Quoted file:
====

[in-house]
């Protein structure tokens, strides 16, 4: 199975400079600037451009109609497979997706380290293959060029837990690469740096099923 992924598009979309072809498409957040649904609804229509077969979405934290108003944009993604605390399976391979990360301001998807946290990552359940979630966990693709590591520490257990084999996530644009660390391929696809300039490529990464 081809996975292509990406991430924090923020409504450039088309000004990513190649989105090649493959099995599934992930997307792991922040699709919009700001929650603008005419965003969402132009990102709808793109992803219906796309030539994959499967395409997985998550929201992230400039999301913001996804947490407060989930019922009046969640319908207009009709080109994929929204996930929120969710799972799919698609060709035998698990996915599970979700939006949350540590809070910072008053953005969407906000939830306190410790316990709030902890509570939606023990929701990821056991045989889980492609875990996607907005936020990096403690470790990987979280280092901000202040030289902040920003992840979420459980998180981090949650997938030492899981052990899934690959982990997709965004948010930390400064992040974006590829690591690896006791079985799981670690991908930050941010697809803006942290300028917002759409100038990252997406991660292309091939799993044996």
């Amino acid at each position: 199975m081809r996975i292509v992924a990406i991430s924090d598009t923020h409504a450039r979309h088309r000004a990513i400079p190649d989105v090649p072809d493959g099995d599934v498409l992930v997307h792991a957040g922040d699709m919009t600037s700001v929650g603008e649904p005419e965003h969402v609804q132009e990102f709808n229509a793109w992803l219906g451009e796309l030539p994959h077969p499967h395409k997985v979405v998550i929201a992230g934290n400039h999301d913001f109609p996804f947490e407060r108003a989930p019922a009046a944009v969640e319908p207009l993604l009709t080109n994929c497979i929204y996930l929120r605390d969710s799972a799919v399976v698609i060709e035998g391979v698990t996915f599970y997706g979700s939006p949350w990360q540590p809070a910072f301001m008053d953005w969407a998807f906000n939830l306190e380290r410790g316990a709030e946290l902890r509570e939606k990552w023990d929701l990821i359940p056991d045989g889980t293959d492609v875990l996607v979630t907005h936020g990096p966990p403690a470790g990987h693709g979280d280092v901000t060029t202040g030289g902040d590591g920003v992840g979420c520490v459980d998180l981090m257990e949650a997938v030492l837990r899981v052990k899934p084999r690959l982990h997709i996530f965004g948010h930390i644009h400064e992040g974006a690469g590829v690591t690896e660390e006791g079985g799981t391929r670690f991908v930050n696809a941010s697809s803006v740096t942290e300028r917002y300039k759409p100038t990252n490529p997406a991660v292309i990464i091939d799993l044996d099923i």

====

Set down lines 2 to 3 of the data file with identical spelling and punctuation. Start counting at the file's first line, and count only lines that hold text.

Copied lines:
């Protein structure tokens, strides 16, 4: 199975400079600037451009109609497979997706380290293959060029837990690469740096099923 992924598009979309072809498409957040649904609804229509077969979405934290108003944009993604605390399976391979990360301001998807946290990552359940979630966990693709590591520490257990084999996530644009660390391929696809300039490529990464 081809996975292509990406991430924090923020409504450039088309000004990513190649989105090649493959099995599934992930997307792991922040699709919009700001929650603008005419965003969402132009990102709808793109992803219906796309030539994959499967395409997985998550929201992230400039999301913001996804947490407060989930019922009046969640319908207009009709080109994929929204996930929120969710799972799919698609060709035998698990996915599970979700939006949350540590809070910072008053953005969407906000939830306190410790316990709030902890509570939606023990929701990821056991045989889980492609875990996607907005936020990096403690470790990987979280280092901000202040030289902040920003992840979420459980998180981090949650997938030492899981052990899934690959982990997709965004948010930390400064992040974006590829690591690896006791079985799981670690991908930050941010697809803006942290300028917002759409100038990252997406991660292309091939799993044996």
């Amino acid at each position: 199975m081809r996975i292509v992924a990406i991430s924090d598009t923020h409504a450039r979309h088309r000004a990513i400079p190649d989105v090649p072809d493959g099995d599934v498409l992930v997307h792991a957040g922040d699709m919009t600037s700001v929650g603008e649904p005419e965003h969402v609804q132009e990102f709808n229509a793109w992803l219906g451009e796309l030539p994959h077969p499967h395409k997985v979405v998550i929201a992230g934290n400039h999301d913001f109609p996804f947490e407060r108003a989930p019922a009046a944009v969640e319908p207009l993604l009709t080109n994929c497979i929204y996930l929120r605390d969710s799972a799919v399976v698609i060709e035998g391979v698990t996915f599970y997706g979700s939006p949350w990360q540590p809070a910072f301001m008053d953005w969407a998807f906000n939830l306190e380290r410790g316990a709030e946290l902890r509570e939606k990552w023990d929701l990821i359940p056991d045989g889980t293959d492609v875990l996607v979630t907005h936020g990096p966990p403690a470790g990987h693709g979280d280092v901000t060029t202040g030289g902040d590591g920003v992840g979420c520490v459980d998180l981090m257990e949650a997938v030492l837990r899981v052990k899934p084999r690959l982990h997709i996530f965004g948010h930390i644009h400064e992040g974006a690469g590829v690591t690896e660390e006791g079985g799981t391929r670690f991908v930050n696809a941010s697809s803006v740096t942290e300028r917002y300039k759409p100038t990252n490529p997406a991660v292309i990464i091939d799993l044996d099923i």